By Tammie Teclemariam | FoodAndWine.Com
Troy Warren #foodie-all
Make tartare for someone you really love—like yourself.
For her Steak Tartare with Smoked Oyster Aioli, Best New Chef Kate Williams, of Lady of the House in Detroit, uses tender beef scraps rescued from butchering rib eyes.
| CREDIT: GREG DUPREE
Carnivores are divided into two camps: either you love raw meat or you don’t. By raw, I mean raw. Not rare, or seared, or cooked via sous vide even a little. As you’ve probably guessed, I am vehemently of the former order. I’ve eaten raw beef almost all my life, it’s basically the birthright of Eritreans and Ethiopians for whom raw beef is a common delicacy that has been elevated to an art, whether as seasoned cubes of gored gored, buttery chopped kitfo, or plain tere siga—literally “raw meat”—served with awaze sauce and freshly prepared mustard.
I’m not alone. Chopped raw meat, internationally referred to as tartare, is beloved from the mezze tables of Beirut where kibbeh nayyeh combines lamb, bulgur, herbs and olive oil, to the French bistros in every major city where countless yolk-anointed mounds of beef and finely diced pickles are churned out every day.
“Typically, this is a dish that people enjoy when dining out, but are afraid to prepare at home,” says Jason Yang, head butcher at Brooklyn’s Fleishers Craft Butchery which sells meat to restaurants and in their four stores across New York and Connecticut. Since the start of the pandemic, Yang says they’ve noticed an increase in retail requests for meat to make tartare.
If you didn’t grow up with tartare at home then you might approach the process with some trepidation, but starting with high-quality meat is the first thing you can do to ensure success. It’s best to get meat directly from a specialized butcher, not a supermarket where the risk of contamination is higher.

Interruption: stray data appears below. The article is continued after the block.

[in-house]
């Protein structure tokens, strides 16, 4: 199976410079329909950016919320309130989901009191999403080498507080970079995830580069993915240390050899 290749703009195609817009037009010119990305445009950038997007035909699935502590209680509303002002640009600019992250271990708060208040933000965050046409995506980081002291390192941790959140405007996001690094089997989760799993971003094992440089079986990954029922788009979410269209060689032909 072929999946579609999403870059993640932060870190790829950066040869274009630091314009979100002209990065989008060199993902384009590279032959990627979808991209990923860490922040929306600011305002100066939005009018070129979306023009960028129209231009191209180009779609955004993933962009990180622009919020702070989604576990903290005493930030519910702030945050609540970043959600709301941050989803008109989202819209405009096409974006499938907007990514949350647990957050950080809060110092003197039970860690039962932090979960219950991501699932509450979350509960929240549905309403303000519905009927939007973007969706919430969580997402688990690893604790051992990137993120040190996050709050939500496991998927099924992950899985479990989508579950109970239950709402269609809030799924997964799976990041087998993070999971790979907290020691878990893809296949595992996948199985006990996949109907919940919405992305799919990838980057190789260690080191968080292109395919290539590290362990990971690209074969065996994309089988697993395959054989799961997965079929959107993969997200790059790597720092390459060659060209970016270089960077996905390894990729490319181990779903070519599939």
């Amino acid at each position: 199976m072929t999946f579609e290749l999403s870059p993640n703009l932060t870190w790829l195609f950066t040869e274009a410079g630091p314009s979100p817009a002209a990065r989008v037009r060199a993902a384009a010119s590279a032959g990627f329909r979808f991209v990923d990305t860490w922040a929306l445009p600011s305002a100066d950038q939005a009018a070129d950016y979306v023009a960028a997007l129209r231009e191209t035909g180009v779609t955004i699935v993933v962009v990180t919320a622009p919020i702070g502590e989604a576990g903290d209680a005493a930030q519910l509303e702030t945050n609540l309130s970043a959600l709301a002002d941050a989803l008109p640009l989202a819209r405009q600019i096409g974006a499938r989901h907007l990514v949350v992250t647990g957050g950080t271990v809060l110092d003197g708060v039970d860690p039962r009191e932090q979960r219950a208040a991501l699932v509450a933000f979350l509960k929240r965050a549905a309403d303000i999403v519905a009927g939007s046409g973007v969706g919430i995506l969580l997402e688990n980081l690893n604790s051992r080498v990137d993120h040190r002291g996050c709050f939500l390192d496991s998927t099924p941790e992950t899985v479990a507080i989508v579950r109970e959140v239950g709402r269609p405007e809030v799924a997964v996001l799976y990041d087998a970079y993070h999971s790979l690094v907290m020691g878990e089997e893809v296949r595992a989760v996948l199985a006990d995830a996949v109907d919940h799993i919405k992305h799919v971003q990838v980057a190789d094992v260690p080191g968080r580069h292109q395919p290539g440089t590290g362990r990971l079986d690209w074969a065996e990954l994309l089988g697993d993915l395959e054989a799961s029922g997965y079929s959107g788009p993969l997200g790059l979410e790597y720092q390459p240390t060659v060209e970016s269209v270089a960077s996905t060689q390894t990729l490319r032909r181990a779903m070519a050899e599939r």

A butcher can also give you a better cut. Many tartare recipes recommend using beef filet, a widely available tender muscle low in fat, connective tissue, and, unfortunately, taste. Filet is also among the most expensive cuts on the cow. Yang recommends beef top round and beef sirloin flap (also known as bavette), which are cheaper and “make a much better tartare due to their texture and more robust flavour.”
It’s important to start with a whole piece of meat rather than something ground, since “properly handled whole muscles have a much lower risk of pathogens,” Yang says, and running the meat through a grinder is a potential source of contamination from other cuts. At Fleishers you can ask them to chop the meat up for you, but it’s easy enough to do at home, right before you serve it.
Keep the meat cold in the fridge until you are ready to prepare it. You want about four ounces of beef per person for an appetizer and eight ounces for a meal. If this is your first time taking a knife to meat like this, you’ll want to practice on a single portion or two to get the hang of it because hand-chopping even half a pound of beef can be tiresome.
Starting with a sharp knife and impeccably clean cutting board, your goal is to cut the meat into fine, even cubes. Depending on the cut of beef, I work with about half a pound at a time, starting with long slices against the grain which I then cut into strips and then cubes, followed by another go through everything at the end to check my work, still keeping that roughly chopped texture. Take care not to over process the meat, especially when working with filet.
When I’m feeling traditional, I lightly toss the beef with my fanciest olive oil and finely minced shallots and capers before gently adding a dressing made with egg yolk, lemon juice, Tabasco, worcestershire sauce, and salt and pepper, all to taste. Unlike the classic restaurant presentation, I like tartare to be properly dressed when it hits the plate. Once seasoned, tartare should be served immediately, so remember to lightly chill a bottle of Gamay or Cabernet Franc beforehand and time your french fries accordingly.
Most of the time, however, I season tartare with bold spices that enhance the iron-rich taste of raw meat. Kitfo, which you can find at most Ethiopian restaurants, is made by blooming mitmita (a hot chili blend), ground cardamom and black cumin in clarified butter that is then mixed with raw beef or lamb. The last time I made tartare I tossed a chopped eight ounce filet mignon with hot sesame oil, gochugaru, grated ginger, scallions, toasted sesame seeds, and soy sauce for salt, before heaping it on a bowl of sushi rice. Unfortunately, I didn’t have a savory yamahai sake to pair with it at the time.
Few dishes are as primal as tartare, and few are as tedious. Between shopping and chopping à la minute, this no-cook recipe is one that I only make occasionally. Steak tartare is a special dish best prepared for someone you like a lot, someone who really deserves it. More often than not, that person ends up being me.